Since we moved into our house 14 years ago, our next door neighbors have been the Hellers. They were an older, semi-retired couple; we were a younger, just-starting-out couple. Nonetheless, they were there to greet us with hanging plants and gardening advice when we first moved in, to admire our kids as they arrived, one and one and two at a time, and then to introduce their grandchildren as playmates to our brood.
As our eldest son’s autism became more pronounced, the Hellers were models of tolerance and love.
Avi loves to script Sesame Street videos, and the Hellers had a hammock strung between two trees in their yard. In one clip, Ernie searches for Big Bird under a hammock, so Avi would bolt next door to re-enact that scene whenever he had the chance. “Don’t worry! He’s not bothering anybody!” Mr. Heller would reassure me as I’d apologize for the intrusion.
Mr. Heller prided himself on his impeccably manicured lawn and landscaping. Avi would sometimes run over and pick some flowers, then tear them up and sprinkle them around, pretending he was a tornado from Elmo’s World. “Don’t worry! He’s not bothering anybody!” Mr. Heller would say, with a broad smile.
The Hellers had a set of wind chimes hanging near their back door. One weekend, they were hosting some friends for a barbecue on their deck. Avi ran over, breezed past the visitors, and began ringing the chimes for all he was worth. “Don’t worry! He’s not bothering anybody!” Mr. Heller announced as I stammered apologies to the startled group. Then he threw in, “He’s welcome anytime!” for good measure.
It was a sad day when the Hellers announced they were putting their house on the market. How could we know whether the new owners would be Avi-friendly? And if they weren’t, how could we explain to a boy who’s all about routine and repetition that he can’t run next door anymore?
The Singers, our new neighbors, arrived about six months ago. They seemed nice enough – a young couple, just like we were back in 1999, but with two little children. To welcome them to the community, we invited them over for Shabbat dinner. We were a little nervous introducing them to Avi, but since he has a difficult time around strangers, Avi spent most of the time in his room. Still, they seemed tolerant and supportive, so we were cautiously optimistic. I told them about Avi’s penchant for the Hellers’ hammock. “We’re going to put up a hammock, too!” Mr. Singer said. “Avi can play with it anytime.”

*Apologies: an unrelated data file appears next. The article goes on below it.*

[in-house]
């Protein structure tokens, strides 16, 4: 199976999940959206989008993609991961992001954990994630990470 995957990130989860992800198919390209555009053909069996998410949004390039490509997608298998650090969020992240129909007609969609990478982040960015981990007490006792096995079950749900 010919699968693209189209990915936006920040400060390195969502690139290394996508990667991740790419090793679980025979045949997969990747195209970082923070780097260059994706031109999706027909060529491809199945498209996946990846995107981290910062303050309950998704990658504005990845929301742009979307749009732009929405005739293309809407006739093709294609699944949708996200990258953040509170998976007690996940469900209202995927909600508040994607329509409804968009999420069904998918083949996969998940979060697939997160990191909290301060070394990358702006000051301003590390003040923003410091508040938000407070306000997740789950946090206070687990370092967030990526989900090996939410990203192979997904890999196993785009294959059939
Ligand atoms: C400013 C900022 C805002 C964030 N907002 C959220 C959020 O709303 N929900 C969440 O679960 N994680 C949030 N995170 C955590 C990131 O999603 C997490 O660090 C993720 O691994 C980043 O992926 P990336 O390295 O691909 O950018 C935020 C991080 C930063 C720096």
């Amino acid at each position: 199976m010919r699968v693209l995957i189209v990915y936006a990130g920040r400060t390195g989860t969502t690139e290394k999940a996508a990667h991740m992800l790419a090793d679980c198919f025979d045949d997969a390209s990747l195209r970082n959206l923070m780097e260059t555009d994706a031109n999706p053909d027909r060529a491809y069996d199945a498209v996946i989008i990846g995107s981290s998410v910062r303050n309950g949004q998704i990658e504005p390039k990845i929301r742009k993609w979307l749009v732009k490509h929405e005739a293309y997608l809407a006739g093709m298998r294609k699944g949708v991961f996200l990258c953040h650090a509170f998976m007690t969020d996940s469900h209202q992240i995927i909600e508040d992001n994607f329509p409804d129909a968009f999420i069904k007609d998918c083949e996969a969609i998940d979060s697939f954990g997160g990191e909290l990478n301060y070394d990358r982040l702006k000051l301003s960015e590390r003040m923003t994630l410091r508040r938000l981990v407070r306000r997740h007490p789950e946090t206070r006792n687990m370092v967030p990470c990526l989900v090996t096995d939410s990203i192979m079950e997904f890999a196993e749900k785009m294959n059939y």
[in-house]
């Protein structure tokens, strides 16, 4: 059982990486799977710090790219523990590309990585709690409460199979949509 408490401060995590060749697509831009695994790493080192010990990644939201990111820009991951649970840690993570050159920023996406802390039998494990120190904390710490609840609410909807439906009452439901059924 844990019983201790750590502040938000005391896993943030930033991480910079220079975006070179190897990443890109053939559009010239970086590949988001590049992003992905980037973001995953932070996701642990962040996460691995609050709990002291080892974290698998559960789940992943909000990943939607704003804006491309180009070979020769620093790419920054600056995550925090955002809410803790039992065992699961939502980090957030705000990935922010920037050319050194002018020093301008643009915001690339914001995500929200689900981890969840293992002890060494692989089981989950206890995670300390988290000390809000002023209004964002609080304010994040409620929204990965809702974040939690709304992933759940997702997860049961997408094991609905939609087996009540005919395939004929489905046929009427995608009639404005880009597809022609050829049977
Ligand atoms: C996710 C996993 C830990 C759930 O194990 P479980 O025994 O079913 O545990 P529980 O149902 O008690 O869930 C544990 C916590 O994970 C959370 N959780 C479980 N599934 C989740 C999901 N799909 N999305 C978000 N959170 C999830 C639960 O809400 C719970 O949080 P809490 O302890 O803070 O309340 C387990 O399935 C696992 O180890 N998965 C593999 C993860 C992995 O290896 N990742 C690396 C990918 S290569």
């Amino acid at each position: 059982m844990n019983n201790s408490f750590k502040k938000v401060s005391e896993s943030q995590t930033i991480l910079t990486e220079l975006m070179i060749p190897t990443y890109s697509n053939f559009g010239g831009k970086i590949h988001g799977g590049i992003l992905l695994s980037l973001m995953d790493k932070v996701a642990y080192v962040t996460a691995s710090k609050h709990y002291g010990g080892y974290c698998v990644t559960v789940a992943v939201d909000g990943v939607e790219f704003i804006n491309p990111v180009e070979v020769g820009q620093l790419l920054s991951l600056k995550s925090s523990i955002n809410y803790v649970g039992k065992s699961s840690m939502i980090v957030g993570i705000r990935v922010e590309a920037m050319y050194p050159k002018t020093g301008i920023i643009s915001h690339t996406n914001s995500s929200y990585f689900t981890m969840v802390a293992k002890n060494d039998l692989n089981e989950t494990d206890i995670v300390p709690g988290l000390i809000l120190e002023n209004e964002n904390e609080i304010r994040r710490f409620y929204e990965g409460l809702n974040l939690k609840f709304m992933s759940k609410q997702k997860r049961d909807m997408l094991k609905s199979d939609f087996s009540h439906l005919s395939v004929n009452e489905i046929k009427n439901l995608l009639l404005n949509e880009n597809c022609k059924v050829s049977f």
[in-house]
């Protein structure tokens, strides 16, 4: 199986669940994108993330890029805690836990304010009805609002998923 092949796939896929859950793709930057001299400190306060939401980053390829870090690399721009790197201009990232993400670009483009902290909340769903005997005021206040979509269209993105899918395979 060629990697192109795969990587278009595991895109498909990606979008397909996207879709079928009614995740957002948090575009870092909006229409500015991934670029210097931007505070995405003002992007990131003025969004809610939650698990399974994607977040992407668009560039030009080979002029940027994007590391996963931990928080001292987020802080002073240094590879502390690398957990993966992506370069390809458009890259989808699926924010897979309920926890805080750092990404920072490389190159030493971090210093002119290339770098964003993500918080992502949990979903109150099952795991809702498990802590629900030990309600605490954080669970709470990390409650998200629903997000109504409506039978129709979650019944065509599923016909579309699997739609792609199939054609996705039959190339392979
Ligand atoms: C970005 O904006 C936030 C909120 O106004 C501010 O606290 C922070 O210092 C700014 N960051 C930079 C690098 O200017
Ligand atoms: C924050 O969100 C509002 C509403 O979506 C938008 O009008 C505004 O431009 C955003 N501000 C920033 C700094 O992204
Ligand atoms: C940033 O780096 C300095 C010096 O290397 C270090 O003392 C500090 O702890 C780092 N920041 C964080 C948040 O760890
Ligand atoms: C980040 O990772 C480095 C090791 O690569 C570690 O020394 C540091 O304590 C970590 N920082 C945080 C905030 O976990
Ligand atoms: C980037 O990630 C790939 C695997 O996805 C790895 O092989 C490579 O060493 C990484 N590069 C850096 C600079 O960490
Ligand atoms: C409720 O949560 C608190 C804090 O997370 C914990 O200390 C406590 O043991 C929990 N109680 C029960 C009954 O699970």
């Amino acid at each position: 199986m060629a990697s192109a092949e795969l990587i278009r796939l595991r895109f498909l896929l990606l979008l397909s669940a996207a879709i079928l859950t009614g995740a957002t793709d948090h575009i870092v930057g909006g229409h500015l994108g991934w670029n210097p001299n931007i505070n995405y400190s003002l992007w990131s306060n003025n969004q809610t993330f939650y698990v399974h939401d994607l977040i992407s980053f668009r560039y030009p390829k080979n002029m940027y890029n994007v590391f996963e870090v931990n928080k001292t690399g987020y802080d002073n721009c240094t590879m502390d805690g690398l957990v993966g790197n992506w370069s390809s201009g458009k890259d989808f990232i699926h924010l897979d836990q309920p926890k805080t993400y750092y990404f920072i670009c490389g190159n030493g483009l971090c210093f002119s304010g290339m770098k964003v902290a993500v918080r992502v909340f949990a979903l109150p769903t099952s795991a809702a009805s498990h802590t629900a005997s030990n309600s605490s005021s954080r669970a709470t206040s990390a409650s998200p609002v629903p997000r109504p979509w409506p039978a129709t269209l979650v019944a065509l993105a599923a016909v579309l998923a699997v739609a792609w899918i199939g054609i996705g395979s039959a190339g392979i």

Generally speaking, we tend to not ‘go places’ when Avi’s around, because his behaviors and the way he reacts to unfamiliar surroundings can be unpredictable. When he’s in camp during the summer, though, we try to get as much socializing in as possible. The Singers invited us for a Shabbat lunch a few weeks ago, and we had a lovely time. As we were wrapping up, Mrs. Singer said, “You know, we hope you’ll bring Avi next time, when he’s home from camp.”
We explained that he doesn’t ‘do well’ in other homes, but Mrs. Singer was unfazed. “He’s already familiar with our deck, isn’t he? So we’ll eat outside, and that way he’ll be comfortable and just a short distance from home.”
It was just an offhand suggestion. But the thought behind it – someone’s brainstorming to figure out ways to accommodate our family and make Avi comfortable – touched us very deeply. We’ll always miss the Hellers, and we’re very grateful for their warmth and support. At the same time, we feel blessed to have new neighbors who exemplify the same values and we wish them much happiness in our community.
Michael / Yaakov Steinhart is an editor and writer who lives in Suffern, NY. His eldest son, Avi, has an autism spectrum disorder. He's very proud of his wife, Michelle, and her efforts to increase awareness and reduce stigmas associated with children who have special needs.